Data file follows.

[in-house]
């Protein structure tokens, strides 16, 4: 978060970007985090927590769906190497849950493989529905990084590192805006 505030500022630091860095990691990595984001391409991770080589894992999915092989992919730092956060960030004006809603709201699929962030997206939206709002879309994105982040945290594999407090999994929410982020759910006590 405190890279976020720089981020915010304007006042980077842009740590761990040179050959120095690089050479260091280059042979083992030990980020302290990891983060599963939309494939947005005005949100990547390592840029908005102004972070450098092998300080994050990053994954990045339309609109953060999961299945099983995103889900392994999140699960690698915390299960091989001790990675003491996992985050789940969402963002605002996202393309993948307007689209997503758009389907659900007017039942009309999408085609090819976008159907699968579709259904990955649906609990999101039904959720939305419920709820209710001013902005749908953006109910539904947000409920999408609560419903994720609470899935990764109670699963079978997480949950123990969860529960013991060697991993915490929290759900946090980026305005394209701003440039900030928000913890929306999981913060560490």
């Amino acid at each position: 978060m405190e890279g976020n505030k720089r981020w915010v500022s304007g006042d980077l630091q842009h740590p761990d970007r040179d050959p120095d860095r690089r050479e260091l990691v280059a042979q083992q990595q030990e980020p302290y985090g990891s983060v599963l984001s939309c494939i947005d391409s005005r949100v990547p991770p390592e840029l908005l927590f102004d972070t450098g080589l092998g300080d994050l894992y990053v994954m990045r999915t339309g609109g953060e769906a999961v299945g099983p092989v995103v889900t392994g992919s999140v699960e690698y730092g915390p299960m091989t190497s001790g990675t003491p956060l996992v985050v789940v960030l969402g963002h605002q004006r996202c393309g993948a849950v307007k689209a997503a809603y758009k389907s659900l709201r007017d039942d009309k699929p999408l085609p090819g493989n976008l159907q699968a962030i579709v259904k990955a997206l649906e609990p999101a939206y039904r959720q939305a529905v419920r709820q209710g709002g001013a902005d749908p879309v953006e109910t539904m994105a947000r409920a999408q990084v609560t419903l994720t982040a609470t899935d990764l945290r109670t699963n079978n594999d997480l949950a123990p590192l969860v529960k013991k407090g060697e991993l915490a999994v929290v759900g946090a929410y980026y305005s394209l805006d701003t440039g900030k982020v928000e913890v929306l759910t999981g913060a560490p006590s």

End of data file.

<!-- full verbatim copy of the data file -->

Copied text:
[in-house]
């Protein structure tokens, strides 16, 4: 978060970007985090927590769906190497849950493989529905990084590192805006 505030500022630091860095990691990595984001391409991770080589894992999915092989992919730092956060960030004006809603709201699929962030997206939206709002879309994105982040945290594999407090999994929410982020759910006590 405190890279976020720089981020915010304007006042980077842009740590761990040179050959120095690089050479260091280059042979083992030990980020302290990891983060599963939309494939947005005005949100990547390592840029908005102004972070450098092998300080994050990053994954990045339309609109953060999961299945099983995103889900392994999140699960690698915390299960091989001790990675003491996992985050789940969402963002605002996202393309993948307007689209997503758009389907659900007017039942009309999408085609090819976008159907699968579709259904990955649906609990999101039904959720939305419920709820209710001013902005749908953006109910539904947000409920999408609560419903994720609470899935990764109670699963079978997480949950123990969860529960013991060697991993915490929290759900946090980026305005394209701003440039900030928000913890929306999981913060560490």
């Amino acid at each position: 978060m405190e890279g976020n505030k720089r981020w915010v500022s304007g006042d980077l630091q842009h740590p761990d970007r040179d050959p120095d860095r690089r050479e260091l990691v280059a042979q083992q990595q030990e980020p302290y985090g990891s983060v599963l984001s939309c494939i947005d391409s005005r949100v990547p991770p390592e840029l908005l927590f102004d972070t450098g080589l092998g300080d994050l894992y990053v994954m990045r999915t339309g609109g953060e769906a999961v299945g099983p092989v995103v889900t392994g992919s999140v699960e690698y730092g915390p299960m091989t190497s001790g990675t003491p956060l996992v985050v789940v960030l969402g963002h605002q004006r996202c393309g993948a849950v307007k689209a997503a809603y758009k389907s659900l709201r007017d039942d009309k699929p999408l085609p090819g493989n976008l159907q699968a962030i579709v259904k990955a997206l649906e609990p999101a939206y039904r959720q939305a529905v419920r709820q209710g709002g001013a902005d749908p879309v953006e109910t539904m994105a947000r409920a999408q990084v609560t419903l994720t982040a609470t899935d990764l945290r109670t699963n079978n594999d997480l949950a123990p590192l969860v529960k013991k407090g060697e991993l915490a999994v929290v759900g946090a929410y980026y305005s394209l805006d701003t440039g900030k982020v928000e913890v929306l759910t999981g913060a560490p006590s």